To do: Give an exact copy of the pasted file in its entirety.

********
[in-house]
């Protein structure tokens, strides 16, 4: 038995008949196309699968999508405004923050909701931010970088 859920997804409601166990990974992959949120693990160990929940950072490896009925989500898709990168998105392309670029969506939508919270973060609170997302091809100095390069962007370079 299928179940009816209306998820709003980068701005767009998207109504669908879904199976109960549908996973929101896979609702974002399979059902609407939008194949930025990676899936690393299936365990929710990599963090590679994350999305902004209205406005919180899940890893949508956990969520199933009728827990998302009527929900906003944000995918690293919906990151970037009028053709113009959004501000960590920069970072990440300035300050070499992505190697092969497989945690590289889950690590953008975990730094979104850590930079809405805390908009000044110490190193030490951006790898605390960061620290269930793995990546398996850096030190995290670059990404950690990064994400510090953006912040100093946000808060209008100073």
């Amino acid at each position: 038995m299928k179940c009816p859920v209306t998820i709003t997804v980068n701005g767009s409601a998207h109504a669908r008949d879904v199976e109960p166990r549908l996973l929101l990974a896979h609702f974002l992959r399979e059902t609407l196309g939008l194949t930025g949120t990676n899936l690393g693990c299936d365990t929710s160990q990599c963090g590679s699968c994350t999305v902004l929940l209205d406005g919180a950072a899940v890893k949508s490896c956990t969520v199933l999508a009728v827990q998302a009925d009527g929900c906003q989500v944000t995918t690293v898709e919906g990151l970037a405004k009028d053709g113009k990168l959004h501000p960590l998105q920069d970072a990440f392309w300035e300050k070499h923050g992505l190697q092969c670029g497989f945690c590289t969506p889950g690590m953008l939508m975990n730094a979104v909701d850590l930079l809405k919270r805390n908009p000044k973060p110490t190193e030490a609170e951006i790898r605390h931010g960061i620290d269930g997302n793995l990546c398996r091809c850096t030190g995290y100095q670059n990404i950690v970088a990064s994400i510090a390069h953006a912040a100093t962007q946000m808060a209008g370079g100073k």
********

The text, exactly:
[in-house]
């Protein structure tokens, strides 16, 4: 038995008949196309699968999508405004923050909701931010970088 859920997804409601166990990974992959949120693990160990929940950072490896009925989500898709990168998105392309670029969506939508919270973060609170997302091809100095390069962007370079 299928179940009816209306998820709003980068701005767009998207109504669908879904199976109960549908996973929101896979609702974002399979059902609407939008194949930025990676899936690393299936365990929710990599963090590679994350999305902004209205406005919180899940890893949508956990969520199933009728827990998302009527929900906003944000995918690293919906990151970037009028053709113009959004501000960590920069970072990440300035300050070499992505190697092969497989945690590289889950690590953008975990730094979104850590930079809405805390908009000044110490190193030490951006790898605390960061620290269930793995990546398996850096030190995290670059990404950690990064994400510090953006912040100093946000808060209008100073």
């Amino acid at each position: 038995m299928k179940c009816p859920v209306t998820i709003t997804v980068n701005g767009s409601a998207h109504a669908r008949d879904v199976e109960p166990r549908l996973l929101l990974a896979h609702f974002l992959r399979e059902t609407l196309g939008l194949t930025g949120t990676n899936l690393g693990c299936d365990t929710s160990q990599c963090g590679s699968c994350t999305v902004l929940l209205d406005g919180a950072a899940v890893k949508s490896c956990t969520v199933l999508a009728v827990q998302a009925d009527g929900c906003q989500v944000t995918t690293v898709e919906g990151l970037a405004k009028d053709g113009k990168l959004h501000p960590l998105q920069d970072a990440f392309w300035e300050k070499h923050g992505l190697q092969c670029g497989f945690c590289t969506p889950g690590m953008l939508m975990n730094a979104v909701d850590l930079l809405k919270r805390n908009p000044k973060p110490t190193e030490a609170e951006i790898r605390h931010g960061i620290d269930g997302n793995l990546c398996r091809c850096t030190g995290y100095q670059n990404i950690v970088a990064s994400i510090a390069h953006a912040a100093t962007q946000m808060a209008g370079g100073k």